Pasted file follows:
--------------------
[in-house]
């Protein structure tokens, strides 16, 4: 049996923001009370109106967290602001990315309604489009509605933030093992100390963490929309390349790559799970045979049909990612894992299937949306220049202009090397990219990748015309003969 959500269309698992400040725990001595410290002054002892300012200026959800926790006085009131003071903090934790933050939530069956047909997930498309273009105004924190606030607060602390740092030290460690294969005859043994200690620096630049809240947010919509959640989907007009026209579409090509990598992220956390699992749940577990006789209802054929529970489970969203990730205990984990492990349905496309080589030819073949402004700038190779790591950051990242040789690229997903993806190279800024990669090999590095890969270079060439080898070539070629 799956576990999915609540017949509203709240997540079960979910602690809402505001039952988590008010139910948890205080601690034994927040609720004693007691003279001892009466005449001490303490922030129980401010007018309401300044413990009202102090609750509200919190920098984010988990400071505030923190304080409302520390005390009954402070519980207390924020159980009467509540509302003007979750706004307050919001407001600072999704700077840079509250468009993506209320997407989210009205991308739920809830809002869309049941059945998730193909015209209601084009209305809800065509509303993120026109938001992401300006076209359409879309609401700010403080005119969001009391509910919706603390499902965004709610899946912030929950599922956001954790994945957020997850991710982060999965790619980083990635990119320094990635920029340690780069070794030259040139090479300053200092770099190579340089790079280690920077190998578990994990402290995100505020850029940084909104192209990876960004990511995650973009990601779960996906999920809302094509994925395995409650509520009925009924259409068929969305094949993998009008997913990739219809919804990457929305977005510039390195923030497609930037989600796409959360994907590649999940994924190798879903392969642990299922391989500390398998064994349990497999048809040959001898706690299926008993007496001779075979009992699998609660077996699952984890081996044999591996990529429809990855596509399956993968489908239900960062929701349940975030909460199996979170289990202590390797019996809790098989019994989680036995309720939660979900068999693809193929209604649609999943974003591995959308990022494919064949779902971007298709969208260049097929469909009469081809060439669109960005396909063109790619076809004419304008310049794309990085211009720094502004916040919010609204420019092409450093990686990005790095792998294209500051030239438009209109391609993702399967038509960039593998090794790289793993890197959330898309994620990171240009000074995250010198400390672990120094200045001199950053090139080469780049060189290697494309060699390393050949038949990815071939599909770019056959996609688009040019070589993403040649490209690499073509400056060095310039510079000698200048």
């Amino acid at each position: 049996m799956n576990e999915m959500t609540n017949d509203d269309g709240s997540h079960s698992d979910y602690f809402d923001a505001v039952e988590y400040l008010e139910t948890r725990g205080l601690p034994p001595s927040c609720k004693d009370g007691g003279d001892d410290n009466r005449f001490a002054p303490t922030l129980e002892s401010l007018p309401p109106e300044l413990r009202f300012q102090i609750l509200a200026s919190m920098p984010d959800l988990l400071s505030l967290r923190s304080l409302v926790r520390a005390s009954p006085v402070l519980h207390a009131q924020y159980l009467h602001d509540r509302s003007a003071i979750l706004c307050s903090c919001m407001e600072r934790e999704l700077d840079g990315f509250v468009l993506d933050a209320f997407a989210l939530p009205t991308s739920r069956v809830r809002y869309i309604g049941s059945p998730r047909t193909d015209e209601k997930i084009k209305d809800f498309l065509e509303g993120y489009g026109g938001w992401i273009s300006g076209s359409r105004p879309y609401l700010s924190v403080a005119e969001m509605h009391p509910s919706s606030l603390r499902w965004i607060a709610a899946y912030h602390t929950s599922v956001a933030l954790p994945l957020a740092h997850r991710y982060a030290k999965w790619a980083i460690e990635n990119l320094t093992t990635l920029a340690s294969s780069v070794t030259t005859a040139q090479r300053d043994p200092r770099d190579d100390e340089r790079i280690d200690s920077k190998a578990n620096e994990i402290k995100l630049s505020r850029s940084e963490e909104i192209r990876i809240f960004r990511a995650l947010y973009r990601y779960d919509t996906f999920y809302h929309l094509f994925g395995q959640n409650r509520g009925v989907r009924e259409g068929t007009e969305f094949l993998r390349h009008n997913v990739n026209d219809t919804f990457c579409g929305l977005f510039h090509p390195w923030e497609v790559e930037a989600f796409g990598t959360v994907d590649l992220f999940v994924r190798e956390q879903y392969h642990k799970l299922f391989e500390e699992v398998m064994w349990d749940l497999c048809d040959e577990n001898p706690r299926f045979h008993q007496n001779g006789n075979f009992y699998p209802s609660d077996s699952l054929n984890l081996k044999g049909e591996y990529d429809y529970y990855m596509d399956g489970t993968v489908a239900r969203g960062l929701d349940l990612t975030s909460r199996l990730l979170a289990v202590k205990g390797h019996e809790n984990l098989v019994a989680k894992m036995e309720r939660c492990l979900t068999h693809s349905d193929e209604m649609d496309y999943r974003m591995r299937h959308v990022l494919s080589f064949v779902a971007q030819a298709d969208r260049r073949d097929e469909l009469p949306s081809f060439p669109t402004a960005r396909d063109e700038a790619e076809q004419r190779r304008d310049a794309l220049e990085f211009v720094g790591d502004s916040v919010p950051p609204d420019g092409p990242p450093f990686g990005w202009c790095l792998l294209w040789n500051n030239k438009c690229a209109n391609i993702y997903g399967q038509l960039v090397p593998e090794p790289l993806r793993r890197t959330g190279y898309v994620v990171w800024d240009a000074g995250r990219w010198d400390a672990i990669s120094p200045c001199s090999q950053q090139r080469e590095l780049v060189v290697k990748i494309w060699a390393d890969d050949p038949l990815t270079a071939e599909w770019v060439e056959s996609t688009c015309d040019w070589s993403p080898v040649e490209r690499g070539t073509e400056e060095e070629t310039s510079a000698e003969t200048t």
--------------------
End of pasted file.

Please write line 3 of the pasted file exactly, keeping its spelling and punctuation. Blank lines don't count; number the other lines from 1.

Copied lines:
């Amino acid at each position: 049996m799956n576990e999915m959500t609540n017949d509203d269309g709240s997540h079960s698992d979910y602690f809402d923001a505001v039952e988590y400040l008010e139910t948890r725990g205080l601690p034994p001595s927040c609720k004693d009370g007691g003279d001892d410290n009466r005449f001490a002054p303490t922030l129980e002892s401010l007018p309401p109106e300044l413990r009202f300012q102090i609750l509200a200026s919190m920098p984010d959800l988990l400071s505030l967290r923190s304080l409302v926790r520390a005390s009954p006085v402070l519980h207390a009131q924020y159980l009467h602001d509540r509302s003007a003071i979750l706004c307050s903090c919001m407001e600072r934790e999704l700077d840079g990315f509250v468009l993506d933050a209320f997407a989210l939530p009205t991308s739920r069956v809830r809002y869309i309604g049941s059945p998730r047909t193909d015209e209601k997930i084009k209305d809800f498309l065509e509303g993120y489009g026109g938001w992401i273009s300006g076209s359409r105004p879309y609401l700010s924190v403080a005119e969001m509605h009391p509910s919706s606030l603390r499902w965004i607060a709610a899946y912030h602390t929950s599922v956001a933030l954790p994945l957020a740092h997850r991710y982060a030290k999965w790619a980083i460690e990635n990119l320094t093992t990635l920029a340690s294969s780069v070794t030259t005859a040139q090479r300053d043994p200092r770099d190579d100390e340089r790079i280690d200690s920077k190998a578990n620096e994990i402290k995100l630049s505020r850029s940084e963490e909104i192209r990876i809240f960004r990511a995650l947010y973009r990601y779960d919509t996906f999920y809302h929309l094509f994925g395995q959640n409650r509520g009925v989907r009924e259409g068929t007009e969305f094949l993998r390349h009008n997913v990739n026209d219809t919804f990457c579409g929305l977005f510039h090509p390195w923030e497609v790559e930037a989600f796409g990598t959360v994907d590649l992220f999940v994924r190798e956390q879903y392969h642990k799970l299922f391989e500390e699992v398998m064994w349990d749940l497999c048809d040959e577990n001898p706690r299926f045979h008993q007496n001779g006789n075979f009992y699998p209802s609660d077996s699952l054929n984890l081996k044999g049909e591996y990529d429809y529970y990855m596509d399956g489970t993968v489908a239900r969203g960062l929701d349940l990612t975030s909460r199996l990730l979170a289990v202590k205990g390797h019996e809790n984990l098989v019994a989680k894992m036995e309720r939660c492990l979900t068999h693809s349905d193929e209604m649609d496309y999943r974003m591995r299937h959308v990022l494919s080589f064949v779902a971007q030819a298709d969208r260049r073949d097929e469909l009469p949306s081809f060439p669109t402004a960005r396909d063109e700038a790619e076809q004419r190779r304008d310049a794309l220049e990085f211009v720094g790591d502004s916040v919010p950051p609204d420019g092409p990242p450093f990686g990005w202009c790095l792998l294209w040789n500051n030239k438009c690229a209109n391609i993702y997903g399967q038509l960039v090397p593998e090794p790289l993806r793993r890197t959330g190279y898309v994620v990171w800024d240009a000074g995250r990219w010198d400390a672990i990669s120094p200045c001199s090999q950053q090139r080469e590095l780049v060189v290697k990748i494309w060699a390393d890969d050949p038949l990815t270079a071939e599909w770019v060439e056959s996609t688009c015309d040019w070589s993403p080898v040649e490209r690499g070539t073509e400056e060095e070629t310039s510079a000698e003969t200048t």